Ari suspects ideological detractors in Bolivia fingered him as a threat. “If someone wants to ruin a person, they just say they have terrorist connections,” he said, adding that “the election of [Evo Morales,] the first indigenous president in five centuries, has provoked racial confrontation in Bolivia. Some say all those who advocate indigenous rights need to be reigned in.”
Although Ari is a staunch supporter of indigenous rights, he insists he’s not a separatist. He claims that he’s widely perceived as a moderate in Bolivia—a position supported by many prominent individuals and professional associations that have appealed to the Bush administration on his behalf, including the American Historical Association, the American Association of University Professors, and the Georgetown University Faculty Senate.
Nonetheless, Charles Hale, president of the Latin American Studies Association, isn’t surprised by Ari’s treatment. “There seems to be an ideological litmus test that’s being selectively applied, particularly to Latin American intellectuals from countries with left-leaning governments,” says Hale, an anthropology professor at the University of Texas at Austin. Ideological exclusion has become such a problem, he says, that LASA is relocating its next international congress from the United States to Canada for the first time in its history.
Which law the government is relying on to hold up Ari’s visa remains unclear. The Patriot Act includes a clause that allows authorities to deny entry to those who “endorse or espouse terrorist activity” or persuade others to do so. But attorney Maggio says the practice of barring ideological undesireables from entering the United States is nothing new.
“What’s new since Sept. 11,” he says, “is the number of people caught in the ideological exclusion sweep, which has expanded dramatically.” Definitions of terrorism have been broadened, standards of proof weakened, secrecy increased, and visas are being denied based on preposterous allegations, according to Maggio.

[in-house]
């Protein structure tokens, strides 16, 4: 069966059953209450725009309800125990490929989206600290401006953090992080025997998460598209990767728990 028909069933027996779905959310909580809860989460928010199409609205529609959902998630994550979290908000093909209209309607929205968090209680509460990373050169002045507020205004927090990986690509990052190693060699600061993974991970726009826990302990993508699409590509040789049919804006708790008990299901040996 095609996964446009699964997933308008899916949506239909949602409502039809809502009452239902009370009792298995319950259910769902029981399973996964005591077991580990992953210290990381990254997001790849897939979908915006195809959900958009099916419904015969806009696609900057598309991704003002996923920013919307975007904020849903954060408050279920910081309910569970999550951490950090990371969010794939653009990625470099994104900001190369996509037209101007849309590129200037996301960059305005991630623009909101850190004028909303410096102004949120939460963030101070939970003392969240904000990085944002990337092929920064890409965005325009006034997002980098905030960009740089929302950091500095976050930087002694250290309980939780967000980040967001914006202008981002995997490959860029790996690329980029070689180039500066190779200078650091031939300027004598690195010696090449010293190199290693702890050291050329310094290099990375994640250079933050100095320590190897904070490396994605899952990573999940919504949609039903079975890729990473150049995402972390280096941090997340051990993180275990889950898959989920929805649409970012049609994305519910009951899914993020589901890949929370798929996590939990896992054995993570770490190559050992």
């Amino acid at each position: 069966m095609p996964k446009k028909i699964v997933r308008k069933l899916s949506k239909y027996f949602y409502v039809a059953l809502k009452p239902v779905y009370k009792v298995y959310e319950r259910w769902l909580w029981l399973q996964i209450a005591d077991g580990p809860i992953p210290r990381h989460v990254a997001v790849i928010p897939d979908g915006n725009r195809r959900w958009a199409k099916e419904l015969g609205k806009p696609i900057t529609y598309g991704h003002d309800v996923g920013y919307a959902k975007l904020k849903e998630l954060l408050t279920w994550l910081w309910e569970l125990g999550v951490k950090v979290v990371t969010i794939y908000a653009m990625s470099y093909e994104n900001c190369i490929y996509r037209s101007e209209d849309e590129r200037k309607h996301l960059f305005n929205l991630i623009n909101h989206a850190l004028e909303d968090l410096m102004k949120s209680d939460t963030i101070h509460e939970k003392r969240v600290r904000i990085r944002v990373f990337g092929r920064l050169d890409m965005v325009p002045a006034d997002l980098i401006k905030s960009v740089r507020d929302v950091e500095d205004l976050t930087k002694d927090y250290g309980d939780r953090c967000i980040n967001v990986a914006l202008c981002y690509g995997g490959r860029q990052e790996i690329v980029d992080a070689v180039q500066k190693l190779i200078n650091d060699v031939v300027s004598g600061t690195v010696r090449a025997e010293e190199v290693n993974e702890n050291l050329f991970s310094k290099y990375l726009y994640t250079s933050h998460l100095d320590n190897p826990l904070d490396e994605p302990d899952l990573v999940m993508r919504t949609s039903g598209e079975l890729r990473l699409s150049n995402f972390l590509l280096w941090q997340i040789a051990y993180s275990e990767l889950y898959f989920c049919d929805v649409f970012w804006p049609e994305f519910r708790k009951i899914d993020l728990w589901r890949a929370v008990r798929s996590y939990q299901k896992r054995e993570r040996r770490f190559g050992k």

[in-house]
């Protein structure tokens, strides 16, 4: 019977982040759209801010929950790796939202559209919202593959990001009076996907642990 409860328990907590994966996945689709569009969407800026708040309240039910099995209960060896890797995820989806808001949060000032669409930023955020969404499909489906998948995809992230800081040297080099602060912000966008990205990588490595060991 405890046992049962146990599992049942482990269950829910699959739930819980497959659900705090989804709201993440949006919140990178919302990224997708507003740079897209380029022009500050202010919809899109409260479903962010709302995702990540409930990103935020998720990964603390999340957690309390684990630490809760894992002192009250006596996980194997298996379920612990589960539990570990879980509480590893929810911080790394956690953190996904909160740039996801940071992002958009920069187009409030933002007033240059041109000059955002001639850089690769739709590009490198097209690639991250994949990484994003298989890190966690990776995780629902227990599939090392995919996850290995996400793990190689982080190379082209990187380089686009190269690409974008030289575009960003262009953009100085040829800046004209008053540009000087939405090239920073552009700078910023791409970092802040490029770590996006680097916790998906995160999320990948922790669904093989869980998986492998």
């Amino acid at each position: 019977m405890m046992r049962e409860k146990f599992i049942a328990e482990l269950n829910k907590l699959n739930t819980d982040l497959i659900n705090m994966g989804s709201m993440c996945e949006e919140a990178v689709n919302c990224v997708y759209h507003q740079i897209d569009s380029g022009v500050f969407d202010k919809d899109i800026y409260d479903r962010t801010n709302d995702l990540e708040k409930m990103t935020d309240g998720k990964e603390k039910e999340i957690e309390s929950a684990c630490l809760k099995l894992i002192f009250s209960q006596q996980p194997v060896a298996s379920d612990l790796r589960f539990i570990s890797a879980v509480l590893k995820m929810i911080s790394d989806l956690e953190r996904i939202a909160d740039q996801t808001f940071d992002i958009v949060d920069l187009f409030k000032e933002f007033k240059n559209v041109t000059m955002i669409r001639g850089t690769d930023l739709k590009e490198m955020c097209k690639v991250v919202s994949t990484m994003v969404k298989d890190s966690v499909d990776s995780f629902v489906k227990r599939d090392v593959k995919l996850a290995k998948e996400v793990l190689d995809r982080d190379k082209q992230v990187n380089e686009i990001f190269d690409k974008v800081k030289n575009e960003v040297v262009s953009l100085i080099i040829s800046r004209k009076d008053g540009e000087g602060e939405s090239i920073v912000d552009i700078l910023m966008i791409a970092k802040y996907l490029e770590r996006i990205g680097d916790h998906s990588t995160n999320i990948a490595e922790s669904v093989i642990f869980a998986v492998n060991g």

The ACLU filed a lawsuit in January challenging the Patriot Act’s ideological exclusion provision as unconstitutionally depriving Americans from hearing perspectives protected as free speech under the First Amendment. Swiss citizen Tariq Ramadan, regarded as one of the world’s top scholars on Islam, was among the plaintiffs. The U.S. government temporarily revoked Ramadan’s visa to teach at the University of Notre Dame in 2004. Last June, a federal court agreed that the government cannot exclude someone based purely on the person’s politics, and ordered CIS to make a final decision on Ramadan’s visa within 90 days. Ramadan was formally denied a visa in September under a separate clause. The reason cited was donations he’d made to Swiss and French charities providing humanitarian support to Palestinians.
If you sue, Maggio said, you might get answers as to why you’re ostensibly being denied entry into the country. But “you don’t get the visa” and “no one gets into trouble for calling someone a terrorist.”
In the meantime, Professor Jones worries about the effects on Ari. “This has taken a toll on him,” he says. “He’s in limbo. It’s his job, his career.”